Cracking The Screen Part 1

Last week I wrote a nice, tasty article about some real game application of advanced screening, found-  here. So today, I’m going to treat you guys to some common methods of cracking those pesky screens. Naturally, if screening is one of the fundamental pillars of competitive 40k, then breaking through those screens is equally as important.

I’ve set up a fairly standard set up demonstrating the classic struggle of Eldar vs Chaos. Here, the Eldar player is using his rangers (who get to set up 9″ away from the enemy after deployment) to shield his fragile, shooty dark reapers and dire avengers from the incoming Bloodletter bomb.


The blue measurement sticks represent 9″ away from the rangers in this scenario. When the bloodletters arrive, they can’t come in within 9″ of an enemy unit, so that is as close as they can get.


The bloodletter bomb has deep struck in 9″ away from all the rangers. I’ve also set the tape measure out to 12″ from my bloodletters and put some of those fancy smancy measuring sticks out at the 12″ marker. The significance of this is that is to show the area in which the bloodletters can charge. Every unit in the game (barring a couple exceptions) may only declare a charge to units within 12″. A highly effective screening tactic against deep strikers is to deploy your screens at least 3″ in front of your main lines to ensure that even if the enemy manages to get into them with a far charge, he can’t allocate any attacks to them. Remember you may only allocate attacks to units you declared a charge upon. In this example, the Eldar player has made it so the incoming bloodletters were unable to charge any of the Dire avengers or Reapers.


Action shot of the bloodletters making their 9″ charge. In this instance I depicted them rolling a 10, the average on 3d6. I was careful to avoid the forest on the left because that would have subtracted 2″ from my charge, but the ruin on the right is fair game.


After the bloodletters activated and slaughtered the rangers, they got to pile in 3″. As you can see this was not enough to get them within 1″ of the avengers or reapers.  It appears as though these bloodletters are about to get lit up and the Eldar will come out of this victorious.  But just wait! With a little brown magic anything is possible!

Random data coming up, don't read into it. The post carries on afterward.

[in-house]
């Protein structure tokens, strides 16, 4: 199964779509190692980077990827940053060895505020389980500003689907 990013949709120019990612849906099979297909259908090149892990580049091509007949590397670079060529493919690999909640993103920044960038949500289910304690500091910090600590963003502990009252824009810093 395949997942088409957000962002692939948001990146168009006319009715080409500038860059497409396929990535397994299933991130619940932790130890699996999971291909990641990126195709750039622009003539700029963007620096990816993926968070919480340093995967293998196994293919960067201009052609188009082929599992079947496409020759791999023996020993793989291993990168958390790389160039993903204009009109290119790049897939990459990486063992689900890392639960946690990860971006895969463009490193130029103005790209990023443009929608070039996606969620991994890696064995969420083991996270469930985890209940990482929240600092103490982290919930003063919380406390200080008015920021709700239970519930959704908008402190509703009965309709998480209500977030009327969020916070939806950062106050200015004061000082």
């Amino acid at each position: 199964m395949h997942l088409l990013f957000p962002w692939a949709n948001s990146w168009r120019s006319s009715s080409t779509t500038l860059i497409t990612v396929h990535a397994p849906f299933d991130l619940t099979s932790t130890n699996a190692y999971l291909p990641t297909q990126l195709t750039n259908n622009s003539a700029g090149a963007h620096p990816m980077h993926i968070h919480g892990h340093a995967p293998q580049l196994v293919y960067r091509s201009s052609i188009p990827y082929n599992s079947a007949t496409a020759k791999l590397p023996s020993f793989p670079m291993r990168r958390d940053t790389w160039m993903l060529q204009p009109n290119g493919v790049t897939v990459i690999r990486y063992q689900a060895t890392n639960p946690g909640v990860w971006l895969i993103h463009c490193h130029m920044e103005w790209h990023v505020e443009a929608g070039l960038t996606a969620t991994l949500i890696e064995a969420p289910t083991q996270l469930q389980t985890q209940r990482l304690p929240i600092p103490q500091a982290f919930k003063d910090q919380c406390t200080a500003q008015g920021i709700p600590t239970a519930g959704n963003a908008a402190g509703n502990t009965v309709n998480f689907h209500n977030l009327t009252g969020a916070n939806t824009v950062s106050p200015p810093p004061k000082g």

At the end of the fight phase, the bloodletters used the stratagem to allow them to fight again. The fight again stratagem allows a unit to make an entire fight phase action. This means the unit may pile in again, attack, then consolidate a final 3″.  Here my bloodletters piled in an additional 3″, engaging the dire avengers on the right, but didn’t quite make it to the dire avengers on the left or the dark reapers on the hill. Despite reaching the dire avengers on the right, they were unable to attack them, because they were not declared as a charge target initially. This is because the avengers were outside of 12″ of the bloodletters when the bloodletters declared their charge.


After the bloodletters activated their second fight activation via the stratagem, they piled in and “attacked” as depicted above. This picture shows the final consolidation the bloodletters made this phase. This it the bloodletters 4th 3″ move this turn. Now they are engaged with the dark reapers, and both units of avengers.


While 3CP is definitely a hefty price to pay for a stratagem, (especially since you won’t kill anything) you have to look at the bigger picture. Had the chaos player not spent those command points, the bloodletters would have been left standing there naked in the wind in front of 20 avengers and 5 reapers. Instead the bloodletters have engaged all 3 units, gotten deeper into the enemy lines, and ensured that they won’t be shot by any of those units in the ensuing turn. That sounds like 3CP well spent to me.

Here’s a before and after shot of where the turn started and how it ended.


It’s quite amazing what your army can do with a solid plan and effective use of all the tools at your disposal.  Understanding how to maximize your movement in the charge and fight phase is imperative for your success as a competitive 40k player.